Personal SWOT Analysis: Creating A Strategic Career Plan


How to Use a SWOT Analysis to Plan Your Next Career Move

You’re probably familiar with a SWOT analysis in terms of how businesses use it to strategically plan for the future. But did you know a personal SWOT analysis can also help you create an actionable career strategy? This article will guide you through the process of conducting your own SWOT analysis with detailed instructions for completing each section and a downloadable template with questions to consider as you plan your next career move.

How a SWOT analysis can help your career 

Conducting a personal SWOT analysis can help you plan your next career move, prepare an honest performance review and stand out during your job search. A SWOT analysis is broken into four specific categories: strengths, weaknesses, opportunities and threats. By examining each of these sections thoroughly, you will gain a clear understanding of all factors, both internal and external as well as positive and negative that can impact your career. Once completed, your personal SWOT analysis can help you formulate a plan to strategically manage your career by using your strengths to pursue opportunities while mitigating weaknesses and threats.

Understanding a SWOT Analysis chart

How to write your personal SWOT analysis

Your personal SWOT analysis will help you visualize your strengths, weaknesses, opportunities and threats as they relate to your career. The first two sections, strengths and weaknesses, consider internal factors that are specific to you as an individual — such as personal skills, experiences, qualifications and character traits. The last two sections, opportunities and threats, examine external factors that may impact your career — such as industry trends, development of new technologies and changes to the world of work.

Below, we discuss each element in detail with questions to consider while completing each section.

1. Strengths 

Regardless of the role or industry, one of the first things an interviewer usually asks is for you to tell them about yourself. Without directly saying it, they want to know what you perceive as your professional strengths. Here are a few questions to help you identify those strengths: 

  • What professional education, training and certifications do you have? 
  • What skills are you most comfortable with or do you use the most?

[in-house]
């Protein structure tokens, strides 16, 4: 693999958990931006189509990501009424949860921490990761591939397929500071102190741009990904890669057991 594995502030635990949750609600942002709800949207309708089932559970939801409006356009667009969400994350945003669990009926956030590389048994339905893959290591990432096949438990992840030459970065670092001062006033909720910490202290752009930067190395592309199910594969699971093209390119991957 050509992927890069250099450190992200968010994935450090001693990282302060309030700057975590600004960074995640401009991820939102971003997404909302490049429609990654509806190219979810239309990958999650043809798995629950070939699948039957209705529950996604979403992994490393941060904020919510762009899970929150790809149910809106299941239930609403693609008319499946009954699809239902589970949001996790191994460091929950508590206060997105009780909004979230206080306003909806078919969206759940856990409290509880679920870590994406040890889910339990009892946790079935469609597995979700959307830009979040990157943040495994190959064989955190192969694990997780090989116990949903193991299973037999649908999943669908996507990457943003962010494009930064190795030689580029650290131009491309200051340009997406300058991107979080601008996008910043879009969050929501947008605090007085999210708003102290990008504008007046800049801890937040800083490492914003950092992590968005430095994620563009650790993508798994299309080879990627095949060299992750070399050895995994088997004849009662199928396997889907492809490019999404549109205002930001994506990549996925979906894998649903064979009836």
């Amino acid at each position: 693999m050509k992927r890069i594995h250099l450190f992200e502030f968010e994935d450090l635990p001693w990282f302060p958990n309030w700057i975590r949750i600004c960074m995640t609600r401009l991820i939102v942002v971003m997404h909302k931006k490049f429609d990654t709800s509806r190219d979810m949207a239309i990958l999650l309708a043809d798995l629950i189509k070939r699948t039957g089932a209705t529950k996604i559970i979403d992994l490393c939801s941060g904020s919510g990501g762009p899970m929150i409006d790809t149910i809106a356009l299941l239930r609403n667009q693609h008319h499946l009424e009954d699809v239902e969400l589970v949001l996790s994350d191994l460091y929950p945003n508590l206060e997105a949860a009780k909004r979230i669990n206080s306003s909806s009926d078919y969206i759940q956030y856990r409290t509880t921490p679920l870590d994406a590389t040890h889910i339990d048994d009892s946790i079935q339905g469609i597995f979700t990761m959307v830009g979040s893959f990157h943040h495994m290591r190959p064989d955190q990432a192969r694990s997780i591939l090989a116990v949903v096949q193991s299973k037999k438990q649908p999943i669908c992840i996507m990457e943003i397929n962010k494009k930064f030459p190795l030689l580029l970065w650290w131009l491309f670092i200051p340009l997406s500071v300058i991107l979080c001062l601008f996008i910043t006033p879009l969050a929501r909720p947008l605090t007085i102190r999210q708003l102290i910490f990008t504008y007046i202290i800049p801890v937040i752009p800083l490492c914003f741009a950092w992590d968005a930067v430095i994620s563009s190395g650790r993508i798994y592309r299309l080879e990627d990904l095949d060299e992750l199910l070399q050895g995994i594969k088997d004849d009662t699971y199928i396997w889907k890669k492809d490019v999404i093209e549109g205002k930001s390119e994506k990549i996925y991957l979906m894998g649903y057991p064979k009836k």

• What would your boss or coworkers say your strengths are? 
  • What characteristics or traits define you as a professional? 
  • Who do you know with professional influence within your current or desired industry? 
  • What achievements are you most proud of? 

Factors to consider when completing the Strengths section of your SWOT analysis

2. Weaknesses 

This section can be difficult to complete. No one likes to think about their weaknesses but doing so can give you a strategic advantage in your career. The following questions can help you identify your professional weaknesses with an honest self-evaluation: 

  • Are you lacking any necessary education, training or experience? 
  • Are there any necessary skills you are lacking or need to further develop? 
  • What would your boss or coworkers say your weaknesses are? 
  • What job duties or tasks do you prefer to avoid or typically need help with? 
  • Do you have any negative work habits that prevent you from doing your best work?

Factors to consider when completing the weaknesses section of your SWOT analysis

3. Opportunities 

When done correctly, this section may help you find surprising career opportunities you otherwise may not have considered or thought of. Here are a few questions to help you identify your next potential career move: 

  • What trends are currently affecting your industry? 
  • Is your role or industry changing in ways that could help your career? 
  • What opportunities for career growth exist in your current role or industry? 
  • How could new technology impact your industry, change your job or help you advance? 
  • Are there other industries or jobs where your education, skills or experience are in demand? 
  • In what ways can your professional connections help you? 

Factors to consider when completing the opportunities section of your SWOT analysis

4. Threats 

Any good plan requires an awareness of things that could go wrong. Identifying these things now will help you create a plan that mitigates risks and prepares you for possible future events. Here are a few questions to help you identify potential threats to your career: 

  • What obstacles are you currently facing in your career? 
  • Is your role or industry changing in any ways that could hurt your career? 
  • Could new technologies require you to obtain new training or certifications or slow your career progression? 
  • When considering your career goals or opportunities, who are your competitors and how do they stand out within your role or industry? 

Factors to consider when completing the threats section of your SWOT analysis

5. The Hidden Element: Interests & Goals 

Knowing your professional strengths, weaknesses, opportunities and threats is important, but without a clear understanding of your goals and interests, your personal SWOT analysis won’t be effective in helping your career. Here are a few questions to help you identify your career goals and interests: 

  • What things are you most passionate about, both personally and professionally? 
  • What job duties or tasks do you tend to seek out or enjoy doing the most? 
  • Where do you want to be, both personally and professionally, in the next 3-5 years? 
  • What things do you need to do to reach these goals? 

Let Kforce help you reach your goals. Download our Personal SWOT Analysis template.